Combination in principle
Two universities have agreed in principle to merge and create a single institution for southwest Wales. Swansea Metropolitan University and the University of Wales Trinity Saint David plan to unify under one organisational structure, although they will keep their names. They also hope to involve local further education colleges in establishing a "regional educational group". The move follows a warning from Leighton Andrews, the education minister for Wales, that future funding may depend on the willingness of institutions to merge.
Council seeks new faces
New blood is being sought for the Council for Science and Technology. The council, which reports directly to the prime minister and advises on policy issues, is seeking 10 new members, with recruitment due to start next month. The government has also appointed four ex-officio members and reappointed five existing members: Dame Janet Finch, emeritus professor of sociology at the University of Manchester; Hermann Hauser, the venture capitalist; Alan Hughes, director of the Centre for Business Research at the University of Cambridge; Michael Sterling, chair of the Science and Technology Facilities Council; and Sir Mark Walport, director of the Wellcome Trust.
Poll: scrapping EMA will hit poor
A survey by a further education college has found that almost all its students who receive the threatened education maintenance allowance (EMA) would struggle without it. The government wants to rethink the £30-a-week payment, claimed by about 600,000 students from poorer families in England, because it believes the majority of the cash goes to people who would stay on in post-16 education anyway. Middlesbrough College, where 67 per cent of 16- to 18-year-olds receive the EMA, polled 2,000 of its students and from 781 responses found that 61 per cent would struggle to attend college without it. The survey was published to coincide with a day of action against the plans.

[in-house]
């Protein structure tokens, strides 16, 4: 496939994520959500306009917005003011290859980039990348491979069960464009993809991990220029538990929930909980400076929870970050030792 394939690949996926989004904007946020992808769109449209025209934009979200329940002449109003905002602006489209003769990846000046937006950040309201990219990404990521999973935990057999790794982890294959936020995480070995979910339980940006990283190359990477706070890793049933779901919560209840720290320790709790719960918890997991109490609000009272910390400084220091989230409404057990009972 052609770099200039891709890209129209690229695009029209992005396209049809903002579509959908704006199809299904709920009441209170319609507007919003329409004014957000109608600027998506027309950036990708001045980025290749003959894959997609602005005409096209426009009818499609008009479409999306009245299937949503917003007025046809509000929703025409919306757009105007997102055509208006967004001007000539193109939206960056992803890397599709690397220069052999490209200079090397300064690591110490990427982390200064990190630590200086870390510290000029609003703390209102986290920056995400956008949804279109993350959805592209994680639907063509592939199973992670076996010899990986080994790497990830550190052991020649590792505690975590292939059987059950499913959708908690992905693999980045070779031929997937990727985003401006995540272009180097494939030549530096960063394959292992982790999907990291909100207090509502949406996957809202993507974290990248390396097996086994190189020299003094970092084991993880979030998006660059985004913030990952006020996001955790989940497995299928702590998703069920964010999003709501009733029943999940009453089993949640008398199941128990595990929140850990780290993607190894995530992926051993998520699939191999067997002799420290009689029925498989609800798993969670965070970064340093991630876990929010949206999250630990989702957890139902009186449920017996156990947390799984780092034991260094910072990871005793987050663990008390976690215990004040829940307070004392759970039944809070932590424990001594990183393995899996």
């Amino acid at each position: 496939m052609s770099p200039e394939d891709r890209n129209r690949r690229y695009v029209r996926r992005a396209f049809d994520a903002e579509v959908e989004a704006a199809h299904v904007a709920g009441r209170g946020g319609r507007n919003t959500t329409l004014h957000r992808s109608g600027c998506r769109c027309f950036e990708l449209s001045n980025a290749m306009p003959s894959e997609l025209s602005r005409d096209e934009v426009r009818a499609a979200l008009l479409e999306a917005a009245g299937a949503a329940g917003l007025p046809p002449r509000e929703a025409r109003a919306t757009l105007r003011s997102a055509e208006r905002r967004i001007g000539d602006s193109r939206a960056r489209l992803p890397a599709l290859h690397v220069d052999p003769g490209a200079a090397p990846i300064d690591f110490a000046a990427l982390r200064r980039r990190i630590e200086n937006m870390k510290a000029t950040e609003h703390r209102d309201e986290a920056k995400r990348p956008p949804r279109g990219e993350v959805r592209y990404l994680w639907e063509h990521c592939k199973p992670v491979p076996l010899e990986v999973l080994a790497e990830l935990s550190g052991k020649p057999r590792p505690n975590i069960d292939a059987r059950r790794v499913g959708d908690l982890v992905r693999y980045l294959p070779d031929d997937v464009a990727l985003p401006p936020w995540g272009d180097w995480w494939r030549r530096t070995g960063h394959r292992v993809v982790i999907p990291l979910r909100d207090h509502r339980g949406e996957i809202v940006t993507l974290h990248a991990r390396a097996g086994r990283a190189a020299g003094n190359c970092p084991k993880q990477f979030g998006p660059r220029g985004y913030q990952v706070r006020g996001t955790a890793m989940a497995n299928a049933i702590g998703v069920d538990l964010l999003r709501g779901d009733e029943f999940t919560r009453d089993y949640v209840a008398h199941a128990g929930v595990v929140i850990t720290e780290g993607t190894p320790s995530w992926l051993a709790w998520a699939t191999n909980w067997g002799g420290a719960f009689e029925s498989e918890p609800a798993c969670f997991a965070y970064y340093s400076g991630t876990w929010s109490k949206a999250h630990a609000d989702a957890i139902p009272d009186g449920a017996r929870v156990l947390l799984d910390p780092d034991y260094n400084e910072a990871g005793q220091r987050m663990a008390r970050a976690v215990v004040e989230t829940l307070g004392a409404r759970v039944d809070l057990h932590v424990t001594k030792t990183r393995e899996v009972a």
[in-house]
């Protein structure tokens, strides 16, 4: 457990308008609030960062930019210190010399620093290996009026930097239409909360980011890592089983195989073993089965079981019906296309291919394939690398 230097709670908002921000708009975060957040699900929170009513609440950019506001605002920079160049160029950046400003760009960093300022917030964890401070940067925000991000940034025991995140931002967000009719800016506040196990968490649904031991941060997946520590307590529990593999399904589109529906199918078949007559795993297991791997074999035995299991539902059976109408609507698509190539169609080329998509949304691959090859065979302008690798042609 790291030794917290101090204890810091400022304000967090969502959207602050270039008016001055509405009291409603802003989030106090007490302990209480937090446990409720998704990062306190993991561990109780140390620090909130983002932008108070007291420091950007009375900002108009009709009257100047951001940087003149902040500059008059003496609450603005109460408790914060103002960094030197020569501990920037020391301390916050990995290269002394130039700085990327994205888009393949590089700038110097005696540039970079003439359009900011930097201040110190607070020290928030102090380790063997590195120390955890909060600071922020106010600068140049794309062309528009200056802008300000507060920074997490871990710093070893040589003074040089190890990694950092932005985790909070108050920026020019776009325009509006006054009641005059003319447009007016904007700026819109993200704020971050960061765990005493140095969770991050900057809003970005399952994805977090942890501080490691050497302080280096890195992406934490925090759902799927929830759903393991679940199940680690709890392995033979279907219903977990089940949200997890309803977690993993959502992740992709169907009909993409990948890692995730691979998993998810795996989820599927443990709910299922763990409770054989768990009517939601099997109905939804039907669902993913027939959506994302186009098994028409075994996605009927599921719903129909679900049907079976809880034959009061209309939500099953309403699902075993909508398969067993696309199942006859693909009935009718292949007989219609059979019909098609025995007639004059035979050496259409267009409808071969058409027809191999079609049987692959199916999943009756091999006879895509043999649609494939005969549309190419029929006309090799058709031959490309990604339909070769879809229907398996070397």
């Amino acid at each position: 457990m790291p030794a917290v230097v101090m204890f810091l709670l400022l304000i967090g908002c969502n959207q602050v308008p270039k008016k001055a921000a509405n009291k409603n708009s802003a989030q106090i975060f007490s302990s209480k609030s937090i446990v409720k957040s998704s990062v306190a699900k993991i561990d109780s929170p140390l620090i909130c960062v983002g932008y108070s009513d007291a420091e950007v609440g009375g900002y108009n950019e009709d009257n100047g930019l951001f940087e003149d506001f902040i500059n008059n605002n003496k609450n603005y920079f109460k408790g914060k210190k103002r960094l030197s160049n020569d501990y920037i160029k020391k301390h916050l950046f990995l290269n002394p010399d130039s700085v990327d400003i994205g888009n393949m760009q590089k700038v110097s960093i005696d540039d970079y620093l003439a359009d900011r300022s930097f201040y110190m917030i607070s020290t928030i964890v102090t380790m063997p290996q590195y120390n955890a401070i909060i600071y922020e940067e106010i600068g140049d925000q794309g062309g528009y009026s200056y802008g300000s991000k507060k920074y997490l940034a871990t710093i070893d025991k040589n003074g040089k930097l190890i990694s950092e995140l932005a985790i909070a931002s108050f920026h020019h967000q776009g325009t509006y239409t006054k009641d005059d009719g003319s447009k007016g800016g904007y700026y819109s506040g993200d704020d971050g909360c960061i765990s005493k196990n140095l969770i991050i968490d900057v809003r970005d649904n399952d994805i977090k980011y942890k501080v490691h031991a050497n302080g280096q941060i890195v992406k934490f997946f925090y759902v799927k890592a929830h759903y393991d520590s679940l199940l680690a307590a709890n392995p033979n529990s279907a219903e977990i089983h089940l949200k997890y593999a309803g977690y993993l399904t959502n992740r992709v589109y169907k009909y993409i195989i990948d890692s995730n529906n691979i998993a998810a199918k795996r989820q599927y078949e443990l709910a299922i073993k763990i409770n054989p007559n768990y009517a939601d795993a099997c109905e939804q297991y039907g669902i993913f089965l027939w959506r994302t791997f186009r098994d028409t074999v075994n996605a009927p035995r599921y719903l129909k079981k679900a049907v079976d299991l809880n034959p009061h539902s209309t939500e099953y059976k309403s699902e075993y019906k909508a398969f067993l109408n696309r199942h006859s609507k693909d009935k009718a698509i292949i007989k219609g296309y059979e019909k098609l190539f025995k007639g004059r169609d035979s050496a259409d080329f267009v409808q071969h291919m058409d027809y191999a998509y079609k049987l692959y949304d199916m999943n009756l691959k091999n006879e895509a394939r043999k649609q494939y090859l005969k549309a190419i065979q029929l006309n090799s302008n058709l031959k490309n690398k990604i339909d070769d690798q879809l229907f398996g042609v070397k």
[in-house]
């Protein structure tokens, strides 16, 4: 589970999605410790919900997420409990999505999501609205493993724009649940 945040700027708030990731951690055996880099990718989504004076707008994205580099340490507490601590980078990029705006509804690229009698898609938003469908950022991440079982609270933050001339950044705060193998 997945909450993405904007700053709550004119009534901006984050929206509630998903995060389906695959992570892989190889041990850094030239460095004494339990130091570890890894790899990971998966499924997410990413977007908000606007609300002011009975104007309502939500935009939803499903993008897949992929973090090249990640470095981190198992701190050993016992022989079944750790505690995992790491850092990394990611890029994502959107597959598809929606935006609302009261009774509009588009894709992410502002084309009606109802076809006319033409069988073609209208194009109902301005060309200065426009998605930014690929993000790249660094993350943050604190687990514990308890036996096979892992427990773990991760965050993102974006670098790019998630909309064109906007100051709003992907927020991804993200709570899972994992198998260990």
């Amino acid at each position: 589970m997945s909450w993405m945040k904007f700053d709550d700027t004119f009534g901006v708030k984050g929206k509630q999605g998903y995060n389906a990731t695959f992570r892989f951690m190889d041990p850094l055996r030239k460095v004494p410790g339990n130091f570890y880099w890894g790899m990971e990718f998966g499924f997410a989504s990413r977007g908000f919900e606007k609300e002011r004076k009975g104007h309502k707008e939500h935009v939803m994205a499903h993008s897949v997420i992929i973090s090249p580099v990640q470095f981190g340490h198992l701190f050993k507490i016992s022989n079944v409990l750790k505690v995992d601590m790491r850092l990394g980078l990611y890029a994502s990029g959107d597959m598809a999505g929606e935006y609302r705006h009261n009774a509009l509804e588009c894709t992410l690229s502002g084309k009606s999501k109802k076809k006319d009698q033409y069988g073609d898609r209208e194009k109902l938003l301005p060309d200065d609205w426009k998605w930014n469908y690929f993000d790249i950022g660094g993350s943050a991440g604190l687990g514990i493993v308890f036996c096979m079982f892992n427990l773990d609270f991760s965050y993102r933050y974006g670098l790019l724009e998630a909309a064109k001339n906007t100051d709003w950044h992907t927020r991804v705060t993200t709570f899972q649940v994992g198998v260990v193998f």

Bid to help the aged
Universities are being invited to bid to run a new centre that will carry out research into musculoskeletal ageing. The facility is being established by the Medical Research Council and the charity Arthritis Research UK via a £2.5 million investment that will also cover the centre's running costs for five years. It will recruit a multidisciplinary team of scientists, physiologists and clinical professionals, but the precise nature of the work carried out will depend on the institution chosen to run the facility. The closing date for the first stage of applications is 23 February 2011.
UK primus inter pares
A further 13 UK institutions have been recognised by the European Commission for their commitment to improving researchers' working conditions and career development. A total of 23 British institutions have now been awarded the HR Excellence in Research badge, compared with just 15 in the rest of Europe. The accolades reflect institutions' progress in implementing the Concordat to Support the Career Development of Researchers, launched in 2008, which reflects principles agreed at the European level.
The range of options unveiled last week for the future funding of Scottish higher education provoked mixed responses online.
One reader writes: "Whatever is chosen, for the sake of Scottish higher education, please let it not be like the fudge last time - England got the state contribution plus the fee, Scotland got the state contribution minus the fee.
"Fees for Scottish students were then paid by yet another quango. The result? Increased bureaucracy, decreased cash. Barmy."
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